Mining towns are a great example of this over the last decade.

These locations experienced huge booms and even bigger busts, as investors rode the wave with many getting burnt after the mining downturn.

On the other hand, owner occupiers, are less rash and tend to be in the game for the longer term and therefore there is less volatility in the market.

They are more willing to ride out a downturn and would prefer to eat dog food than sell their house.

A great tool to use is Domain.com.au  > Suburb Profile as it will show you the ratios of owners to investors (renters).

And by studying the historical capital growth of a location, we can understand past performance, which is not always gospel, but can be a very useful tool.

Just look at the performance of these 2 suburbs

The first is a suburb with high Owner Occupier Ratio

Then look at the performance of this suburb with a high Investor (Renter) Ratio


Source: Domain and RP Data

There is a clear difference here, look for areas with the stability of a high proportion of owner occupiers.

3. The longer term

Finally - don’t make long term decisions based on short term mark factors .

Set your focus and your investment timeframe to the horizon.

Ask yourself, “Will a virus or any other news headline make a difference to the value of my investment property in 10 – 20 years’ time?

History would suggest that it will not.

So, make the decision to invest when the time is right for you, regardless of what is happening around you and focus on the longer term.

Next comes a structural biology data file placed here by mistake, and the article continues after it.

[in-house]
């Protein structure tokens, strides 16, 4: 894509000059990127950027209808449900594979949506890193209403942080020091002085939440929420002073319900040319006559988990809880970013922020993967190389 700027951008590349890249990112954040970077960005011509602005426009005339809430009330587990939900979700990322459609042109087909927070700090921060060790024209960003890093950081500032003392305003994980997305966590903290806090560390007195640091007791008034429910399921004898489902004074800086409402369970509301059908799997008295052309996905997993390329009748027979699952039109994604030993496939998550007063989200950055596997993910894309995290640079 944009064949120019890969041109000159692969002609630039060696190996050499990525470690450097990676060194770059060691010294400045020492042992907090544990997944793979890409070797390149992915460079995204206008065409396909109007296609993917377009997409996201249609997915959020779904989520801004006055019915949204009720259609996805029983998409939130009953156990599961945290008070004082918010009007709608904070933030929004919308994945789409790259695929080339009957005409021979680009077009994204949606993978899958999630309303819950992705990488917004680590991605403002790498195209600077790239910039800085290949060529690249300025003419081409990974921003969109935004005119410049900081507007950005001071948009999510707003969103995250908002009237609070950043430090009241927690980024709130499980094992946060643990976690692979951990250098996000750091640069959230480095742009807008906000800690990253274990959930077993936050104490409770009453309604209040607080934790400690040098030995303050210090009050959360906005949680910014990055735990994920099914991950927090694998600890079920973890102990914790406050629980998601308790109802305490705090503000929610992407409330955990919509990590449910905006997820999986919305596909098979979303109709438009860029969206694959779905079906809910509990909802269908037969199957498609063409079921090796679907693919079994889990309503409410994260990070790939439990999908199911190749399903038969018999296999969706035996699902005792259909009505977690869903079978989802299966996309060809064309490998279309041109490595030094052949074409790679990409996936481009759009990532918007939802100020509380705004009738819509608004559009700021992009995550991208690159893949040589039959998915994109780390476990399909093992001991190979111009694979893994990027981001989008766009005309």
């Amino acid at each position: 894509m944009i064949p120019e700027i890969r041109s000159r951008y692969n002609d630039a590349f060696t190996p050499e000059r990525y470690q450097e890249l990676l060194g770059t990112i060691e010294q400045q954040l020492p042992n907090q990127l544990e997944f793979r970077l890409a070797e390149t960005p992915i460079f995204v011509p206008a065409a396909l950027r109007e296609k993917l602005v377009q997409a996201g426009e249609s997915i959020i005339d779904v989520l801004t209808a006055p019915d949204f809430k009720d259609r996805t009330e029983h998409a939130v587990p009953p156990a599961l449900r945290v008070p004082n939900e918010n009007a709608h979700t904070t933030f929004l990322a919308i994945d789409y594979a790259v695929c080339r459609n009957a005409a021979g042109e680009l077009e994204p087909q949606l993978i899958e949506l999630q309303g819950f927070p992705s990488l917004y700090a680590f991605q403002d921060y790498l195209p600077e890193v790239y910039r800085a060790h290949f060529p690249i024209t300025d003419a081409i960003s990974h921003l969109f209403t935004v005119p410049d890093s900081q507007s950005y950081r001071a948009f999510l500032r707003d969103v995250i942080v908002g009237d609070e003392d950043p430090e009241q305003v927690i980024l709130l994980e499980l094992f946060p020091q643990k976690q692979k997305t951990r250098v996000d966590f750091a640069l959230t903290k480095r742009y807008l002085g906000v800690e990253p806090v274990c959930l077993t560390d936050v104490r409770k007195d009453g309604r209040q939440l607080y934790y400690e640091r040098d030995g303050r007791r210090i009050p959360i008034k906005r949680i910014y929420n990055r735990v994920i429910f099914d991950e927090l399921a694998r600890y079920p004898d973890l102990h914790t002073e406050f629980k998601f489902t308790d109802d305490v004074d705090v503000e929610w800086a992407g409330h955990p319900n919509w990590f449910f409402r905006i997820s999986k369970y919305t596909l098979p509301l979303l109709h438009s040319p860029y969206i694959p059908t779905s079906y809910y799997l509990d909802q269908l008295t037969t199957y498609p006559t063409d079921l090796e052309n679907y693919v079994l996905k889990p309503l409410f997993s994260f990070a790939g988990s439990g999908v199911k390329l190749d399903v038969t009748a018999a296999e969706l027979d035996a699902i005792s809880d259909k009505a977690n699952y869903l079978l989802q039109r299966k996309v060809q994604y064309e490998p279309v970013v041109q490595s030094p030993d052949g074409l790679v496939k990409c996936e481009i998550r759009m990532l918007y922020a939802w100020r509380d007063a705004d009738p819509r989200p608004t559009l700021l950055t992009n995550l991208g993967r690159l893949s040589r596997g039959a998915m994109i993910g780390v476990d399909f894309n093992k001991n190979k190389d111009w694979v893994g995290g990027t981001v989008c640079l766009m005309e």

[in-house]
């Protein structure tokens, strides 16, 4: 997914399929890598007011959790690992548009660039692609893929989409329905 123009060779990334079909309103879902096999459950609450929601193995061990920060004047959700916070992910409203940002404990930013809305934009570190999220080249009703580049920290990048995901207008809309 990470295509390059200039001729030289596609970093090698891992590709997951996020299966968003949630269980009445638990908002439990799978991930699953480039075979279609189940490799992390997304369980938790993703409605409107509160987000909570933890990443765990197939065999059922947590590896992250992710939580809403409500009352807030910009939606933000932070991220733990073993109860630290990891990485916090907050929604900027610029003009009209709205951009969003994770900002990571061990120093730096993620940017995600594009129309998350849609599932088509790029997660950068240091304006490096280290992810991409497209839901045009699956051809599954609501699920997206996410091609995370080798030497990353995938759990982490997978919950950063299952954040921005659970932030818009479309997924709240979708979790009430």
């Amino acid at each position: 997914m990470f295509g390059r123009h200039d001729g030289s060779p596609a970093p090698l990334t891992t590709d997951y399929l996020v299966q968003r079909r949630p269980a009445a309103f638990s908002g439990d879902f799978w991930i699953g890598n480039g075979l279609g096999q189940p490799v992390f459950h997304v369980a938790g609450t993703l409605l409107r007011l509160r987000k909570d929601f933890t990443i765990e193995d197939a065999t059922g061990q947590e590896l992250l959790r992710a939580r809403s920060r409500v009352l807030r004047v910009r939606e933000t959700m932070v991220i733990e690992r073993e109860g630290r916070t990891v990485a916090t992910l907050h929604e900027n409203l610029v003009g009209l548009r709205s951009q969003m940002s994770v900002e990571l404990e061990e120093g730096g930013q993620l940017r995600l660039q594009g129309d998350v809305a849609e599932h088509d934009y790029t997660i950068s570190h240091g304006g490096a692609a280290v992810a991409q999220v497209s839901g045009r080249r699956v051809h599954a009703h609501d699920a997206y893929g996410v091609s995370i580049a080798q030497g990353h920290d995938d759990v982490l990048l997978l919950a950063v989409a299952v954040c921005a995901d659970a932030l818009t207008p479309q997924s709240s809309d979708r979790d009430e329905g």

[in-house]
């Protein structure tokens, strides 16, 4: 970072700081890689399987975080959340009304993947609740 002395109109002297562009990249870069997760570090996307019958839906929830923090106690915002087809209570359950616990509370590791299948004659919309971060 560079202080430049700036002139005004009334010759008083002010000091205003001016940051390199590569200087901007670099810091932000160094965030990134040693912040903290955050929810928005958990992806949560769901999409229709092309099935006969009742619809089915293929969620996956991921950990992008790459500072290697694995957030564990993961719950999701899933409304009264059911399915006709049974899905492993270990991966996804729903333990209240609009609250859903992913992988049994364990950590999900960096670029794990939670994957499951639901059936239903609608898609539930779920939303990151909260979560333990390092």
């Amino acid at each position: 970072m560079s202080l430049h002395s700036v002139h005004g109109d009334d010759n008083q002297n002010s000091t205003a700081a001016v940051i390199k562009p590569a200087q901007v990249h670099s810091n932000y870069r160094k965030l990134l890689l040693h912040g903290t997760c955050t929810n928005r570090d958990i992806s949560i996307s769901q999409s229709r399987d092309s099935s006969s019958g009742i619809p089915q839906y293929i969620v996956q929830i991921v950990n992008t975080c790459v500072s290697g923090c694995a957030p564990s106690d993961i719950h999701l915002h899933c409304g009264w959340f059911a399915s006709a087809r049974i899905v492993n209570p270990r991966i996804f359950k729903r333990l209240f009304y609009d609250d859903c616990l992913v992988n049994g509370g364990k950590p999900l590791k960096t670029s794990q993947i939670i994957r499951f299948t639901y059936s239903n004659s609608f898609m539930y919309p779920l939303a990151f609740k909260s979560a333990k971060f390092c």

Don’t try to time the market, as we have explained before it is time IN the market that is a more important factor.

The bottom line

There are obviously a lot of negative headlines out there currently with many reasons to sit on the sidelines.

The truth is that there will always be a reason not to enter the market.

But by ensuring you focus on the longer term and buy in areas that are in high demand from Owner Occupiers as opposed to Investors, you will have a greater level of certainty and less volatility.

Land in well located areas with short supply, rarely loses value, especially over the longer term.

So, ensure you focus on assets with a high land to asset ratio, to lower the risk in these uncertain times.

By following these 3 key points, it will provide you with a level of certainty in an otherwise uncertain environment.

A fourth point may be to speak with a professional who has been through these times before, with decades of experience not just years.

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Brett Warren is a director of Metropole Properties in Brisbane and uses his 18 plus years property investment experience and economics education to advise clients how to build their portfolios.
He is a regular commentator for Michael Yardney's Property Update.



Disclaimer: while due care is taken, the viewpoints expressed by contributors do not necessarily reflect the opinions of Your Investment Property.